Introduction to urban watershed geochemistry

Vijay M. Vulava, College of Charleston

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The main goal of this multi-part field and lab exercise is to introduce students to practical aspects of soil and water geochemistry. Some of the analyses for this lab are conducted in the field using field analytical instruments and rest of the analyses is conducted in a wet chemistry/geochemistry lab. There are several objectives:
1. Learn how to sample water and soil samples in a safe and effective manner
2. Collect basic aqueous chemical parameters in the field
3. Compare field collected data with that obtained using advanced instruments in the laboratory
4. Determine bulk physical and chemical properties of the soils in the lab
5. Determine trace and major element concentrations of the soils in the laboratory
At the end of this exercise students will gain a better appreciation for how soil and water quality is assessed in multiple ways. They are also introduced to basic "tools-of-the-trade" in the environmental geochemistry and also using Excel to make simple and advanced calculations as well as for plotting data. During preparation of lab reports, they are introduced to basic elements of an effective data-based technical paper.

Key words: urban watershed, soil chemistry, water chemistry, aqueous geochemistry, field analysis, analytical chemistry

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I use variations of this exercises in three courses: (i) Introduction to geochemistry (main focus here is aqueous geochemistry and basic analytical chemistry), (ii) Aqueous geochemistry (focus is on both aqueous and soil geochemistry), (iii) Pollution in the environment (focus is on aqueous and soil geochemistry of contaminated environments). The first course is offered at sophomore to junior level, while the rest are senior-level courses.

Skills and concepts that students must have mastered

1. Students must have completed two-course lab and lecture sequence of introductory chemistry (CHEM 111 and 112).
2. Basic understanding of laboratory chemical safety procedures and philosophy before working in a wet chemistry lab.
3. Some basic understanding of geological and environmental processes in shaping the character of water.

How the activity is situated in the course

This five-part series of lab exercises are designed to be performed after 2-3 weeks in the lab where students become comfortable with the basics of wet chemical analytical principles and in preparing detailed reports of laboratory experiments.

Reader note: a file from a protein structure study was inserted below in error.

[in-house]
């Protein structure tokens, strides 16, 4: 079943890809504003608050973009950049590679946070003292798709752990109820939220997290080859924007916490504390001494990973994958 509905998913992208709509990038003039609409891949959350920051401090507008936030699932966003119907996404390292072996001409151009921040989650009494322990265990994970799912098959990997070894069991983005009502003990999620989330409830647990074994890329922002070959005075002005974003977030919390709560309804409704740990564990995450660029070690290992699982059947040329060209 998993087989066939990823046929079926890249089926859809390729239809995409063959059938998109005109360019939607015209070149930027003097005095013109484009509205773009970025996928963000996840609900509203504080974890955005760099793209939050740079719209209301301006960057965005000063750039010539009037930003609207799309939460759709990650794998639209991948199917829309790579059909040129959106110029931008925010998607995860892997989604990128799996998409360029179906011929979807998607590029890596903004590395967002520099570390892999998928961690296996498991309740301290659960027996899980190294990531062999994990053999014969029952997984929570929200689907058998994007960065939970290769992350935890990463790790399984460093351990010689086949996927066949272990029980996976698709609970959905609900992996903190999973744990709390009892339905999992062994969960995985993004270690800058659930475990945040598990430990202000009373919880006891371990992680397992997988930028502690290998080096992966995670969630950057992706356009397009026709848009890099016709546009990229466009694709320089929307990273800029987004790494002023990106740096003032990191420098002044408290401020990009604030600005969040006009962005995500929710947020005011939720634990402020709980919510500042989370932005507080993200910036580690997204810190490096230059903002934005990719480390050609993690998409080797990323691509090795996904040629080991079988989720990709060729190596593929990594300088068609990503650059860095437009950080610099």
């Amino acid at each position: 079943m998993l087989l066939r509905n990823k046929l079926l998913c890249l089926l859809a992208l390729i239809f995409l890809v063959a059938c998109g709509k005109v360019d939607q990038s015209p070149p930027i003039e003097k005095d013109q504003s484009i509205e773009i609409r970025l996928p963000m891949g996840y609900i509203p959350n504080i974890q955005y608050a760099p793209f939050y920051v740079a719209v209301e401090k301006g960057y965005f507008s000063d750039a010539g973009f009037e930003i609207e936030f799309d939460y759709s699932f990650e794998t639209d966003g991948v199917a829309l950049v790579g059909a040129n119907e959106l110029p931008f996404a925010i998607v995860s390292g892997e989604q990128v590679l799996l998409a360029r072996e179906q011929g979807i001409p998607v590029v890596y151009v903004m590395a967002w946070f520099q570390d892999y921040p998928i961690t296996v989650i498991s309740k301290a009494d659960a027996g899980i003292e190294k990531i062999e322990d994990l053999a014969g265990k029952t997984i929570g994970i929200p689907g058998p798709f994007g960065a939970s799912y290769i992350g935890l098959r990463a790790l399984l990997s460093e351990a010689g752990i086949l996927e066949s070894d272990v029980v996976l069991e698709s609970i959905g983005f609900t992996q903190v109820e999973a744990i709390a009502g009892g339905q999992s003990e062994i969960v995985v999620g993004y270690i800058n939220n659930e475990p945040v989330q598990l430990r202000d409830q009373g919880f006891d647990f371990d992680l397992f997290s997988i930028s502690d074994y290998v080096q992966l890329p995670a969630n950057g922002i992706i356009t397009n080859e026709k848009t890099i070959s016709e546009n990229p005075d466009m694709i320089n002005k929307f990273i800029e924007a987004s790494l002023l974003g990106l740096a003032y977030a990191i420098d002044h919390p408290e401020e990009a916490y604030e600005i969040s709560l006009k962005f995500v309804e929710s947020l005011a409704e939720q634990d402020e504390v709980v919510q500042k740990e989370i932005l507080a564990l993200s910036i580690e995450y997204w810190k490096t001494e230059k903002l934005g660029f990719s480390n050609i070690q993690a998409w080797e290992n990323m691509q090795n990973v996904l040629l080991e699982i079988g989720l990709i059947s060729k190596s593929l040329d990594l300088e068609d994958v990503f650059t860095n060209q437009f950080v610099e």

Content/concepts goals for this activity

The main goal of this multipart field and lab exercise is to introduce students to practical aspects of soil and water geochemistry and characterizing water and soil quality in an urban watershed.

Higher order thinking skills goals for this activity

1. Laboratory and field analytical skills.
2. Critical evaluation of chemical data with respect to available data and literature.
3. Synthesis of several different types of data to build a conceptual model contaminant behavior in an urban watershed.

Other skills goals for this activity

1. Operation of field and laboratory analytical instruments
2. Good laboratory practice
3. Preparation of effective laboratory reports patterned after mini-research papers
4. Working in groups cooperatively to share instrumentation and data.

Description and Teaching Materials

There are five PDF files numbered sequentially describing activities to be conducted over a five-week period. Each period is designed for a 3-h lab depending on the availability of instrumentation.

Introduction to Urban Watershed Geochemistry Lab Exercise 1 Student Handout (Acrobat (PDF) 1.3MB Apr15 13)
Introduction to Urban Watershed Geochemistry Lab Exercise 2 Student Handout (Acrobat (PDF) 2.4MB Apr15 13)
Introduction to Urban Watershed Geochemistry Lab Exercise 3 Student Handout (Acrobat (PDF) 661kB Apr15 13)
Introduction to Urban Watershed Geochemistry Lab Exercise 4 Student Handout (Acrobat (PDF) 145kB Apr15 13)
Introduction to Urban Watershed Geochemistry Lab Exercise 5 Student Handout (Acrobat (PDF) 134kB Apr15 13)

Teaching Notes and Tips

These activities can easily be modified to study both pristine and urban watersheds. Analytical parameters can also be altered to accommodate other available analytical techniques or interests of the instructor. Depending on the course and the scope, modules can be added, removed, or modified. For example, in a pollution themed class, monitoring basic indicator pathogens can be used to assess stream water quality and delineate main sources of contamination within the watershed. In a hydrology themed class, water isotopes can be used to delineate sources of water to a stream. I create a series of these exercises built around a major theme each year to add "freshness." For example, we either characterize a different pristine or contaminated site each year. We also involve major stakeholders including community groups, nonprofits, local government, etc. to give relevance to the overall project and give students a sense of ownership.


I use a rubric to evaluate each section of the lab report as well as the laboratory performance and lab journal. As the beginning of the semester, I conduct a laboratory orientation. Topics covered include detailed information on laboratory safety, maintaining a lab journal, good laboratory practices, detailed instructions on preparation of a good laboratory report, and the grading rubric for each completed laboratory.